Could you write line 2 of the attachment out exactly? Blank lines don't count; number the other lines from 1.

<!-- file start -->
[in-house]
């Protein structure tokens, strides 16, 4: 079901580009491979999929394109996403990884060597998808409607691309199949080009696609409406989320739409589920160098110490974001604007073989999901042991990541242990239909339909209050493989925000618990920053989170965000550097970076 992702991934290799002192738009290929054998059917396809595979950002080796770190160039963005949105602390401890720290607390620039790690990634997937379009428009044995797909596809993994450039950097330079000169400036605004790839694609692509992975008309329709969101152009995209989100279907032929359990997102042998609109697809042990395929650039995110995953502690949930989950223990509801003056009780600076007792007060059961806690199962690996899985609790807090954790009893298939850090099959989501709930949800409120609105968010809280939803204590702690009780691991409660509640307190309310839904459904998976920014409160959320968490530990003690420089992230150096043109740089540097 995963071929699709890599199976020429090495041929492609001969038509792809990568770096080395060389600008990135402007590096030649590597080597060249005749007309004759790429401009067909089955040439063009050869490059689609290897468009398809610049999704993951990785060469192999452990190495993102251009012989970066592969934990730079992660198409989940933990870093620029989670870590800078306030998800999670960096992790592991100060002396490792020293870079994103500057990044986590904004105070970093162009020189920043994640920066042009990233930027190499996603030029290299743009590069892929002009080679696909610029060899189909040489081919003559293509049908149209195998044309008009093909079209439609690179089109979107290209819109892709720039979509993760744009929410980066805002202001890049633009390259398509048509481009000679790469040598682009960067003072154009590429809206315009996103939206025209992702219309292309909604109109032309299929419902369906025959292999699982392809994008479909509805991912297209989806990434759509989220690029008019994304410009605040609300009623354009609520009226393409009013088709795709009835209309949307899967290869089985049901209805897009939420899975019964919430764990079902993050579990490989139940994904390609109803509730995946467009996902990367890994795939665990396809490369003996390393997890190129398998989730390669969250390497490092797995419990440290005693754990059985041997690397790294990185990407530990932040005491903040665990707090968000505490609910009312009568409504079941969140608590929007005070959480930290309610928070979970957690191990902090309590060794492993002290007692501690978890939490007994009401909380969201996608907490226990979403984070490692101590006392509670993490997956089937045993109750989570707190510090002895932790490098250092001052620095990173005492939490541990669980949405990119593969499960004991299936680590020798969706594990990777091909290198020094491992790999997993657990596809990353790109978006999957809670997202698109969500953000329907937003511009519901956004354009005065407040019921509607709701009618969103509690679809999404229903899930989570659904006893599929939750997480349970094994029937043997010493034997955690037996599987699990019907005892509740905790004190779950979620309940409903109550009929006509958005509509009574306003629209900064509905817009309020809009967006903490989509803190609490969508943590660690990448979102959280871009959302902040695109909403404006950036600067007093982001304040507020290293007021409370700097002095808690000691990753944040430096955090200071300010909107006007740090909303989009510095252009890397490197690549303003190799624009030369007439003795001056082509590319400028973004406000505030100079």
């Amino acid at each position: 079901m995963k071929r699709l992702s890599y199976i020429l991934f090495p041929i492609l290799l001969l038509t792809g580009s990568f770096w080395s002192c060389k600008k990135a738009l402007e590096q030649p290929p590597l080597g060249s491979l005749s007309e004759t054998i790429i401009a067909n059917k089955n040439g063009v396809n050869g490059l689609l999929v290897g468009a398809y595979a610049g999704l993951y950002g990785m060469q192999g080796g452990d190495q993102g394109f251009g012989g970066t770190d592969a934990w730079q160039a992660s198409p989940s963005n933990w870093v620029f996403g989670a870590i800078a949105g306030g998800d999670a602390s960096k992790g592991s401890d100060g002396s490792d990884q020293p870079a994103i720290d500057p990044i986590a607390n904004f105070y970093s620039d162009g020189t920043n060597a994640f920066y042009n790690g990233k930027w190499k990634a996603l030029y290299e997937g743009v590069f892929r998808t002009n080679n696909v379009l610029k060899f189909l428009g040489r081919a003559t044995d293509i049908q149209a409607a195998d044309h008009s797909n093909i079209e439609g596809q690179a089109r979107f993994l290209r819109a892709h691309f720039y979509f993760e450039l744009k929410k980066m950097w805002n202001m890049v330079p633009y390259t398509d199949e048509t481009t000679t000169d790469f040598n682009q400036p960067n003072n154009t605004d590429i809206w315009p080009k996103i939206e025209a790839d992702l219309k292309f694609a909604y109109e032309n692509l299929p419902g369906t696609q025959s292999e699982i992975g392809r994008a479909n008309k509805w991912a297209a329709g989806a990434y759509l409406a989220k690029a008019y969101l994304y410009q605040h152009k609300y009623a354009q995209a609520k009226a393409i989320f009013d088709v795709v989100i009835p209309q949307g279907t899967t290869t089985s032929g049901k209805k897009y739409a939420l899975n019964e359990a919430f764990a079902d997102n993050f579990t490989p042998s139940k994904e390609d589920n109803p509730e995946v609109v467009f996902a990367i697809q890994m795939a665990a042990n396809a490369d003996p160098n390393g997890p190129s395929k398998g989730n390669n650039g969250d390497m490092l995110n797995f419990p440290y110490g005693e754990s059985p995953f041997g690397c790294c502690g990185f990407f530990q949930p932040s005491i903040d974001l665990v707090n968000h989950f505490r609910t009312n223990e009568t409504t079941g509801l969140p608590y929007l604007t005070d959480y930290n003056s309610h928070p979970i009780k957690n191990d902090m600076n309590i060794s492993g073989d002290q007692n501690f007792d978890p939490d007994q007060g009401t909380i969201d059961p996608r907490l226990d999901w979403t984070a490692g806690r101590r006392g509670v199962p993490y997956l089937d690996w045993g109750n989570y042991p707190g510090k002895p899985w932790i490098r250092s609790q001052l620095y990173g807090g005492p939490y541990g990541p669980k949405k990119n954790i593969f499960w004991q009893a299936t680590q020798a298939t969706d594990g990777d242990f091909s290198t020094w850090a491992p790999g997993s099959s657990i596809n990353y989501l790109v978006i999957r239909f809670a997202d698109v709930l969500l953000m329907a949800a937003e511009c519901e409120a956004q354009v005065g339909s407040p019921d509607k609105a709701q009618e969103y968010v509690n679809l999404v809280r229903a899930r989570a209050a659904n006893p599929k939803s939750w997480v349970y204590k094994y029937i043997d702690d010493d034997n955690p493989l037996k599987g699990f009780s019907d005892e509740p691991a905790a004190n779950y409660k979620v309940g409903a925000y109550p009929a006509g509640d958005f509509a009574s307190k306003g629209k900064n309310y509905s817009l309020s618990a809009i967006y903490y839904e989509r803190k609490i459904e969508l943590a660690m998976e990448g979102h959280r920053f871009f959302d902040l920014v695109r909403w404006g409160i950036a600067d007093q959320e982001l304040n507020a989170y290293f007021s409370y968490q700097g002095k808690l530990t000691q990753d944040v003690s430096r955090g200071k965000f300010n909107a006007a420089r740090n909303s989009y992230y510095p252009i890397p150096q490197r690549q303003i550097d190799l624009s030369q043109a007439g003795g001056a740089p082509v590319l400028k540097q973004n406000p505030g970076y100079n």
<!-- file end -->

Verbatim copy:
């Protein structure tokens, strides 16, 4: 079901580009491979999929394109996403990884060597998808409607691309199949080009696609409406989320739409589920160098110490974001604007073989999901042991990541242990239909339909209050493989925000618990920053989170965000550097970076 992702991934290799002192738009290929054998059917396809595979950002080796770190160039963005949105602390401890720290607390620039790690990634997937379009428009044995797909596809993994450039950097330079000169400036605004790839694609692509992975008309329709969101152009995209989100279907032929359990997102042998609109697809042990395929650039995110995953502690949930989950223990509801003056009780600076007792007060059961806690199962690996899985609790807090954790009893298939850090099959989501709930949800409120609105968010809280939803204590702690009780691991409660509640307190309310839904459904998976920014409160959320968490530990003690420089992230150096043109740089540097 995963071929699709890599199976020429090495041929492609001969038509792809990568770096080395060389600008990135402007590096030649590597080597060249005749007309004759790429401009067909089955040439063009050869490059689609290897468009398809610049999704993951990785060469192999452990190495993102251009012989970066592969934990730079992660198409989940933990870093620029989670870590800078306030998800999670960096992790592991100060002396490792020293870079994103500057990044986590904004105070970093162009020189920043994640920066042009990233930027190499996603030029290299743009590069892929002009080679696909610029060899189909040489081919003559293509049908149209195998044309008009093909079209439609690179089109979107290209819109892709720039979509993760744009929410980066805002202001890049633009390259398509048509481009000679790469040598682009960067003072154009590429809206315009996103939206025209992702219309292309909604109109032309299929419902369906025959292999699982392809994008479909509805991912297209989806990434759509989220690029008019994304410009605040609300009623354009609520009226393409009013088709795709009835209309949307899967290869089985049901209805897009939420899975019964919430764990079902993050579990490989139940994904390609109803509730995946467009996902990367890994795939665990396809490369003996390393997890190129398998989730390669969250390497490092797995419990440290005693754990059985041997690397790294990185990407530990932040005491903040665990707090968000505490609910009312009568409504079941969140608590929007005070959480930290309610928070979970957690191990902090309590060794492993002290007692501690978890939490007994009401909380969201996608907490226990979403984070490692101590006392509670993490997956089937045993109750989570707190510090002895932790490098250092001052620095990173005492939490541990669980949405990119593969499960004991299936680590020798969706594990990777091909290198020094491992790999997993657990596809990353790109978006999957809670997202698109969500953000329907937003511009519901956004354009005065407040019921509607709701009618969103509690679809999404229903899930989570659904006893599929939750997480349970094994029937043997010493034997955690037996599987699990019907005892509740905790004190779950979620309940409903109550009929006509958005509509009574306003629209900064509905817009309020809009967006903490989509803190609490969508943590660690990448979102959280871009959302902040695109909403404006950036600067007093982001304040507020290293007021409370700097002095808690000691990753944040430096955090200071300010909107006007740090909303989009510095252009890397490197690549303003190799624009030369007439003795001056082509590319400028973004406000505030100079």